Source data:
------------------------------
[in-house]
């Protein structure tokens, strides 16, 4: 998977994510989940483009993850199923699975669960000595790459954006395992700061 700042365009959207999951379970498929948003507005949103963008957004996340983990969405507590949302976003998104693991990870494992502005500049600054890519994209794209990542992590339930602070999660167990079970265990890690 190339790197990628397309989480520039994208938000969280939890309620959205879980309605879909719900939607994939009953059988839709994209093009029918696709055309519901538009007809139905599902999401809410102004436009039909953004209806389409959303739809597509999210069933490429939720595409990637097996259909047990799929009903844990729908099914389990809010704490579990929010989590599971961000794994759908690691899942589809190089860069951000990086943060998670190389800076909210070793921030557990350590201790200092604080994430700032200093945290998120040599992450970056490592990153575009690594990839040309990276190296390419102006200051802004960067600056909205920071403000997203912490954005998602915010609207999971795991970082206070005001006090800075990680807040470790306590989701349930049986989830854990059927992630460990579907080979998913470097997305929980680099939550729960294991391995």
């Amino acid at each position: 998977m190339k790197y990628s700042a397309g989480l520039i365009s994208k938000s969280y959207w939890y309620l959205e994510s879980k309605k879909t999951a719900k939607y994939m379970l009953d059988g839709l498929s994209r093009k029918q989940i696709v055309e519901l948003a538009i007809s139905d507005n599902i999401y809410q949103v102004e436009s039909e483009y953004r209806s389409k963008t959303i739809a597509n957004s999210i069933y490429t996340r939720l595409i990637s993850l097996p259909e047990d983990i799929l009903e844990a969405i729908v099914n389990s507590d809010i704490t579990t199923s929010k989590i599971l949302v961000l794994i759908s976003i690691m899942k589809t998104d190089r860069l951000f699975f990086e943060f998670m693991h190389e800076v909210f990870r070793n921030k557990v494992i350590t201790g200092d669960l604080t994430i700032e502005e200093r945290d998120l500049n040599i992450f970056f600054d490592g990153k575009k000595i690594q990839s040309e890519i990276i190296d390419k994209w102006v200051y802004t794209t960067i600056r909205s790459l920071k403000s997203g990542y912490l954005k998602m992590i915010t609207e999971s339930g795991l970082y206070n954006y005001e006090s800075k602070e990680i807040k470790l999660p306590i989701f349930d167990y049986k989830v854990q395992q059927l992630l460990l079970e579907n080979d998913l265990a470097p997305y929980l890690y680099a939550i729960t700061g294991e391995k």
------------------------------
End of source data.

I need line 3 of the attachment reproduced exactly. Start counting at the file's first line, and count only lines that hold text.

């Amino acid at each position: 998977m190339k790197y990628s700042a397309g989480l520039i365009s994208k938000s969280y959207w939890y309620l959205e994510s879980k309605k879909t999951a719900k939607y994939m379970l009953d059988g839709l498929s994209r093009k029918q989940i696709v055309e519901l948003a538009i007809s139905d507005n599902i999401y809410q949103v102004e436009s039909e483009y953004r209806s389409k963008t959303i739809a597509n957004s999210i069933y490429t996340r939720l595409i990637s993850l097996p259909e047990d983990i799929l009903e844990a969405i729908v099914n389990s507590d809010i704490t579990t199923s929010k989590i599971l949302v961000l794994i759908s976003i690691m899942k589809t998104d190089r860069l951000f699975f990086e943060f998670m693991h190389e800076v909210f990870r070793n921030k557990v494992i350590t201790g200092d669960l604080t994430i700032e502005e200093r945290d998120l500049n040599i992450f970056f600054d490592g990153k575009k000595i690594q990839s040309e890519i990276i190296d390419k994209w102006v200051y802004t794209t960067i600056r909205s790459l920071k403000s997203g990542y912490l954005k998602m992590i915010t609207e999971s339930g795991l970082y206070n954006y005001e006090s800075k602070e990680i807040k470790l999660p306590i989701f349930d167990y049986k989830v854990q395992q059927l992630l460990l079970e579907n080979d998913l265990a470097p997305y929980l890690y680099a939550i729960t700061g294991e391995k």